Hasbro feedback

Yesterday I emailed off my proposal for my current ‘trait’ game to Patrick Otley, a previous designer of family board games at hasbro.



He has since got back to me today with some really good feedback that has made me rethink my current game –

“Hey Toni,

Thanks for your thorough description of your project!
I think it’s cool that you are investigating gender in the Toy Industry, it’s certainly a topical issue.
If I were you I would have a good think about who you want to play this game, and why.
It’s certainly admirable to encourage girls and boys to look beyond stereotypes, but is that actually a  fun subject matter?
Currently your proposal reads like an education product
These tend to not be financially successful products, and not particularly fun to play.
So, perhaps you need to decide what the end result is. Is this a product for schools? Is it a product you can imagine a manufacturer producing to make profit?
Or is it a social endeavour, perhaps linked to a charity or a project in a culture that is really struggling with gender stereotyping in society?
Knowing where this product is destined for would help my feedback, but for now I will give you my advice as a toy and game designer for the mass market.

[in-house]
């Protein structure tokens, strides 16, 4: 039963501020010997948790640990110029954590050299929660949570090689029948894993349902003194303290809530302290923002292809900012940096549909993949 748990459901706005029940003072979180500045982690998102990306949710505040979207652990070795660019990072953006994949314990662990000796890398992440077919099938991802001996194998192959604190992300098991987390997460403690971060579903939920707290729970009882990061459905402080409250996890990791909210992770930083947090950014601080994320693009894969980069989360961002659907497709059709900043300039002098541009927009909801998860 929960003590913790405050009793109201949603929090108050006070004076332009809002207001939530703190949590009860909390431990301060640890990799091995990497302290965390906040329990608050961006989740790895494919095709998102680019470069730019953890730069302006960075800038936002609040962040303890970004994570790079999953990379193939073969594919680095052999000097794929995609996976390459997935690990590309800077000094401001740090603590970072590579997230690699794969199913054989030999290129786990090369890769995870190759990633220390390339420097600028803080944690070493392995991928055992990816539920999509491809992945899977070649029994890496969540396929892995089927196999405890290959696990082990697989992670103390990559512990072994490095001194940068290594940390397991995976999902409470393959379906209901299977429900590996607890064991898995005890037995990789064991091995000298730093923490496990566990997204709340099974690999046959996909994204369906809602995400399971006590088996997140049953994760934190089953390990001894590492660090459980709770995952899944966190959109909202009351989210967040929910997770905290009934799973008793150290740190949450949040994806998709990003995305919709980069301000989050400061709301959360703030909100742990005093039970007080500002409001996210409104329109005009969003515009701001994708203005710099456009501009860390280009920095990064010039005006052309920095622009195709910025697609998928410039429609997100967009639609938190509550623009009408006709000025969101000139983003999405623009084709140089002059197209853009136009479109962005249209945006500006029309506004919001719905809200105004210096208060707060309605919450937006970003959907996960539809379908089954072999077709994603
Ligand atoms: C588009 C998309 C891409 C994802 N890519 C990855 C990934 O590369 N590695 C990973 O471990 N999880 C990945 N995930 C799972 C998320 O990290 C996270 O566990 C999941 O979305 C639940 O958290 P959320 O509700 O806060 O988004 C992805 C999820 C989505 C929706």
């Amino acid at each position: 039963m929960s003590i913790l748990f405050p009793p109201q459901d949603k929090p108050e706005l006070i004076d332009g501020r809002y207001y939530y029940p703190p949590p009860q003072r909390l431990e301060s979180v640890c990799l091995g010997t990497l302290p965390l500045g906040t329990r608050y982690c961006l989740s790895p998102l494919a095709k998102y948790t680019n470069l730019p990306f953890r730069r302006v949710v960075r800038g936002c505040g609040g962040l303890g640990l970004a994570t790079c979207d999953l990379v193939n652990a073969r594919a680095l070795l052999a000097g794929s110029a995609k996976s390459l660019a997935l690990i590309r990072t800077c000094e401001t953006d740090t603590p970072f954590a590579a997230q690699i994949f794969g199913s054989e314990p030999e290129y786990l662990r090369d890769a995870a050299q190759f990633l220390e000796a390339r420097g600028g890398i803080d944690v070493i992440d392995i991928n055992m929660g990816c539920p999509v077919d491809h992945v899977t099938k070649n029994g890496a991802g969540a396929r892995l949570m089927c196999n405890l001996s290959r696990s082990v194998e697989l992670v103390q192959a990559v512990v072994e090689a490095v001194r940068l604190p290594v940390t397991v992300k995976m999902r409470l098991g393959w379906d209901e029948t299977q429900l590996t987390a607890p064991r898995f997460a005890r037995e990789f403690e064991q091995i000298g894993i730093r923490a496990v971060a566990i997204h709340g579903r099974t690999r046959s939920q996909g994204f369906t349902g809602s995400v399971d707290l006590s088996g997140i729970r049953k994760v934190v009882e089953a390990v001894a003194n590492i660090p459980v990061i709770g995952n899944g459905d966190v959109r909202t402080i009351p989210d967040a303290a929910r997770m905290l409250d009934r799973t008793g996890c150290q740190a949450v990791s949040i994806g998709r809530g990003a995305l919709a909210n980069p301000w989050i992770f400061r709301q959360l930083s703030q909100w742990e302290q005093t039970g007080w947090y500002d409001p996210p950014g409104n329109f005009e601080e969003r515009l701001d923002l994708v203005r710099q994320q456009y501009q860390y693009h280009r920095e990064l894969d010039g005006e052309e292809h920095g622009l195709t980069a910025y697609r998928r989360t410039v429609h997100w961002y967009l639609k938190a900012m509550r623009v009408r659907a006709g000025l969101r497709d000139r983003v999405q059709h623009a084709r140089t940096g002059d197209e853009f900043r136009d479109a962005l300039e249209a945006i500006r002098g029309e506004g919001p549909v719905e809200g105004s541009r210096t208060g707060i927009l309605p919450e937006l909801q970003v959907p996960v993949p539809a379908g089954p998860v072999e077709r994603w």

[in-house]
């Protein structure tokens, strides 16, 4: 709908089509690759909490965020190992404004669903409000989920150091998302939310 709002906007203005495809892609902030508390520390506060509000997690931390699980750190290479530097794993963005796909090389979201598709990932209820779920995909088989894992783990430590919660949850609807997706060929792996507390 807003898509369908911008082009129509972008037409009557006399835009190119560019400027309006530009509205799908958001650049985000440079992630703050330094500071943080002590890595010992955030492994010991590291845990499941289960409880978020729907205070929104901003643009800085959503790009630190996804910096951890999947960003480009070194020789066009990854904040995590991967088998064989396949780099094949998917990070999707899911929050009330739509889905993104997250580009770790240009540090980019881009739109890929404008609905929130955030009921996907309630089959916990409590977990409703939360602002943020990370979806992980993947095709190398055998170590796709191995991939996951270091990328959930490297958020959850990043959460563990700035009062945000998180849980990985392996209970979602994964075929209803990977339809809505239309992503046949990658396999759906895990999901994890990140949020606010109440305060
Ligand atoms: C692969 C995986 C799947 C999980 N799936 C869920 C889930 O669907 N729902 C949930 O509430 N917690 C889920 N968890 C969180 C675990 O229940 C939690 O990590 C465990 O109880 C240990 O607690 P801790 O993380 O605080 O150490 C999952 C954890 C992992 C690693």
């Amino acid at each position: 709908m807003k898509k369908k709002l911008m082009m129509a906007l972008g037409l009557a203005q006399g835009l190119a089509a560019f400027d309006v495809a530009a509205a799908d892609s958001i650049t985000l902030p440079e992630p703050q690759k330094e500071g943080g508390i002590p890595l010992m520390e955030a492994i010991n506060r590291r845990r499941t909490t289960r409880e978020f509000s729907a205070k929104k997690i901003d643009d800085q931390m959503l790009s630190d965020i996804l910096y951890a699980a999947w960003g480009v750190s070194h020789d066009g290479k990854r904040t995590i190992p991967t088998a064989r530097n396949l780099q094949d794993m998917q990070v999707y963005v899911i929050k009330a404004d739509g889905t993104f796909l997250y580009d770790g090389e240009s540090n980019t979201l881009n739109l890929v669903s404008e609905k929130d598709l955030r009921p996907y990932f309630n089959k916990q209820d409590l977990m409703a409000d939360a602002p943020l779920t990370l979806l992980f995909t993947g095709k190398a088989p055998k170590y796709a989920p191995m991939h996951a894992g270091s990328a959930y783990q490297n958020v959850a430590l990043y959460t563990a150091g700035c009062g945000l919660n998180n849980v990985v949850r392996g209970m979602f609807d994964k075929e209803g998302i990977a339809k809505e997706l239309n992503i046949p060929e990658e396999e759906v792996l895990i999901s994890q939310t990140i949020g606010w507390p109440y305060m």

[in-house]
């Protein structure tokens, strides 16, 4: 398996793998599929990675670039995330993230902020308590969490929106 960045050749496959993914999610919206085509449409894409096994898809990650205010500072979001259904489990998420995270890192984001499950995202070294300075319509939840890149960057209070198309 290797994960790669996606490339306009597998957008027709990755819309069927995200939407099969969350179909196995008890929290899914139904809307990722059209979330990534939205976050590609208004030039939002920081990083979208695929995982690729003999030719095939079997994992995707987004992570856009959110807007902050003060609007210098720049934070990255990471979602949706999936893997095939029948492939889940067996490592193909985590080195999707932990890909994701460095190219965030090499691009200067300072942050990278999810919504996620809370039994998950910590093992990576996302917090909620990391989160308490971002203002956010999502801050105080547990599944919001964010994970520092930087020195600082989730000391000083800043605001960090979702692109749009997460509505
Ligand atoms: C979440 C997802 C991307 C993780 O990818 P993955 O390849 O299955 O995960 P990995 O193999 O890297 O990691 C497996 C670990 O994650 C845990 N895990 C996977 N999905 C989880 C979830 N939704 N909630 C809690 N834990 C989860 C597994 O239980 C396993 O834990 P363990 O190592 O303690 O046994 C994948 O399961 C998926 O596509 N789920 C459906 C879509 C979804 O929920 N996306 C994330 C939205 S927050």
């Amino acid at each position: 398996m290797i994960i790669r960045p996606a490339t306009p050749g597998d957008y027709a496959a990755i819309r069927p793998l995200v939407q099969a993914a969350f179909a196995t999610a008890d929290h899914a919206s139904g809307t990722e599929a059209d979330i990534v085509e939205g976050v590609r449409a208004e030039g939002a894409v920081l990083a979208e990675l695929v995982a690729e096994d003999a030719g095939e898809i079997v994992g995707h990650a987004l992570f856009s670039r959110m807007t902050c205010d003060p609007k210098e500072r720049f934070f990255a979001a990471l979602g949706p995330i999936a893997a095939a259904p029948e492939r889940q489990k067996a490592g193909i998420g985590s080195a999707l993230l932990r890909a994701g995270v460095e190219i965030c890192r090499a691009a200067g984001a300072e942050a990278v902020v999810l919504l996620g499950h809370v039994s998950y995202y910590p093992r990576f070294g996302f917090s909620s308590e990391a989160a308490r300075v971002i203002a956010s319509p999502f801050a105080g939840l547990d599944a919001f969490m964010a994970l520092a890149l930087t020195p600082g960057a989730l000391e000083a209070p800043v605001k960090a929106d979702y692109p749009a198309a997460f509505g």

I am firm believer that all such products for children should be primarily FUN. Boardgames are about creating an awesome social experience, to be enjoyed with friends and family.
Sure, education can happen, but that should be SECONDARY to the awesome experience.
I would suggests that rather than work on a second version for even younger children, I would make sure your main game is actually really fun and inspiring.
I think a good approach would be to create a really fun game with some exciting and new game mechanics, where you play as either a girl or a boy character.
All the characters could be inspiring role models that either a girl or a boy would love to play as. Maybe they are explorers, or scientists, or just kids with create personalities and attitudes.
In that way you gently encourage the consumers (children) to realise that it does not matter what your gender is when it comes to being kickass!
There are PLENTY of examples in the industry of brands that go into this area, especially in STEM/STEAM products aimed at girls, such as Roominate and GoldieBlox.
In both of those case the aim is show girls that engineering can be great fun. The products are desirable and girls enjoy playing them, the gender aspect is hidden behind the fun experience.
Once you have a really fun game, get testing. Test test test. It’s the only way to know if your game is good… do kids genuinely like it? Do they actually want to play it?
Good luck!
After reading this I have decided to go back at step today and stop working on my current ‘my first’ version and really perfect my main game as a more fun inspiring board game. I know that I want my game to be made for mass manufacturing so need to put the educational side of my game as the secondary function and focus more on the fun. My aim for today is to now go back to designing and try and think of a new approach to my trait game. Hopefully by tomorrow night I should have a better idea of what I want to achieve!

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